WEDI: ICD-10 Delay Hurt Health Care Industry's Preparedness

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ICD-10 is the 10th revision of the International Classification of Diseases and Related Health Problems (ICD), a medical classification list by the World Health Organization (WHO). It contains codes for diseases, signs and symptoms, abnormal findings, complaints, social circumstances, and external causes of injury or diseases.[1]. Rather than go into details of what the code set does, suffice it to say that this new code set allows for tracking of many new diagnoses at much granular levels (e.g. rather than injury to the thumb, we can now more specifically say, injury to the left thumb) by introducing sub classifications.

The original mandate for ICD 10 implementation was October 1, 2013 which was then extended to October 1, 2014 due to perceived lack of readiness by the participating Providers, Plan sponsors and SW Vendors and now to October 1, 2015, presumably for the same reason. This article sets out to review the readiness levels of various participants viz. Providers (Hospitals and Physician Practices), Payers (Insurance Plan sponsors) as well as Vendors (that create SW products like HER systems CPOE systems etc.) and attempts to draw parallels among them in terms of stakeholder sentiments.


U.S. health care organizations (major groups mentioned above) are working to transition from ICD-9 to ICD-10 code sets by Oct. 1, 2015 to accommodate codes for new diseases and procedures. In April 2014, President Obama signed into law legislation that pushed back the ICD-10 compliance date until at least October 2015.In July, CMS announced a final rule that established Oct. 1, 2015, as the new ICD-10 compliance deadline for payers and providers still making the transition (iHealthBeat, 2/12).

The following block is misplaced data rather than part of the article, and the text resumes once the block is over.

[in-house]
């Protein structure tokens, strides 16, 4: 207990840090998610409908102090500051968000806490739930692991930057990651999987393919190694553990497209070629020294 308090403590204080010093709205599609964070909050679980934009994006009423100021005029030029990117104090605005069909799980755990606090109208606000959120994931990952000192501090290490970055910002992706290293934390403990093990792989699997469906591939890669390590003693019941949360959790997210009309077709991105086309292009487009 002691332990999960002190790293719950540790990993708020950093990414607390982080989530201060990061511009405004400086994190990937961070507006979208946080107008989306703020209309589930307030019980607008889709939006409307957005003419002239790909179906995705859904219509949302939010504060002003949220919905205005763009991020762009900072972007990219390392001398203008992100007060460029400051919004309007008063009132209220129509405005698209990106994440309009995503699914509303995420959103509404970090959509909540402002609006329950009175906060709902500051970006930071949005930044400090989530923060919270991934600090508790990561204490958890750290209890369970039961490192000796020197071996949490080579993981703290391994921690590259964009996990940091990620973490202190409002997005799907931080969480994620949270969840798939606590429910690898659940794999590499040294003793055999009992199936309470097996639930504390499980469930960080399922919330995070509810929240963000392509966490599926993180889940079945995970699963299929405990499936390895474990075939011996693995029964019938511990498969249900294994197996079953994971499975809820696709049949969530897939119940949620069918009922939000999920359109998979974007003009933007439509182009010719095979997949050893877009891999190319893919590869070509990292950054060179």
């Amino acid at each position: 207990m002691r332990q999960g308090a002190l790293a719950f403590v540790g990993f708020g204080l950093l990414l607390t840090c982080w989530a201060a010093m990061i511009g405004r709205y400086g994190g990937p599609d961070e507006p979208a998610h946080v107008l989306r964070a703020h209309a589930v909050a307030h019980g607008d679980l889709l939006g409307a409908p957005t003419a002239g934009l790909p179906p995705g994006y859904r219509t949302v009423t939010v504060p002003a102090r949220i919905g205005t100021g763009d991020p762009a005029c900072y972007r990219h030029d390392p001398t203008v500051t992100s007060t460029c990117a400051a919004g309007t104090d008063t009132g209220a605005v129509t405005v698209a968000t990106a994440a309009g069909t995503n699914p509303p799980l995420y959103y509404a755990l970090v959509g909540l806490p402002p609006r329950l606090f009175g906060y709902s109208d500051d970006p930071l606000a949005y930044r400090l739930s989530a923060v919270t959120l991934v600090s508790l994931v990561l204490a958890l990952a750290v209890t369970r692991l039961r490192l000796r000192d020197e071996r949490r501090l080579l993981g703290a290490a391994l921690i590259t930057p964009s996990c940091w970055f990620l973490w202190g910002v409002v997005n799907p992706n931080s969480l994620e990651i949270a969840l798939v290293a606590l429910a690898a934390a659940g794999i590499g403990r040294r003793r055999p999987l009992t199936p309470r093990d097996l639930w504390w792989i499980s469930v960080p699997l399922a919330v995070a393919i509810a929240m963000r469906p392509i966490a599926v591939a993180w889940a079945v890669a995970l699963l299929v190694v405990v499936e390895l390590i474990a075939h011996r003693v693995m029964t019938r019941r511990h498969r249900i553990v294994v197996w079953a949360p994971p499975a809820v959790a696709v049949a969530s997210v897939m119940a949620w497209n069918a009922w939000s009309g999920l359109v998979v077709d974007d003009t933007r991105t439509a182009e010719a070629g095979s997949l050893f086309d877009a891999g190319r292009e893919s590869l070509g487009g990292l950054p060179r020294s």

The article points out that surveys by Workgroup for Electronic Data Interchange (WEDI) conducted to measure progress and stakeholder sentiments vary quite a bit from period to period. Following is a summary of their findings:

Summary of health care providers sentiments: Uncertainty over future delays as the most significant barrier to their implementation progress.

Summary of SW vendors sentiments: Uncertainty over future delays, customer readiness and competing priorities as barriers to preparing for ICD-10.

Summary of Plan sponsors sentiments: Although Competing priorities was quoted as the single most important barrier to their progress, health plans reported better progress, compared with providers and vendors.


It is clear from the above that "Competing priorities" emerges as the single most significant barrier across all major domains (Providers, Plan sponsors, SW Vendors). In a letter sent to HHS Secretary Sylvia Mathews Burwell, former WEDI Chair Jim Daley wrote, "Unless all industry segments make a dedicated effort to continue to move forward with their implementation efforts, there will be significant disruption on Oct. 1, 2015" (Healthcare IT News, 4/6)[2].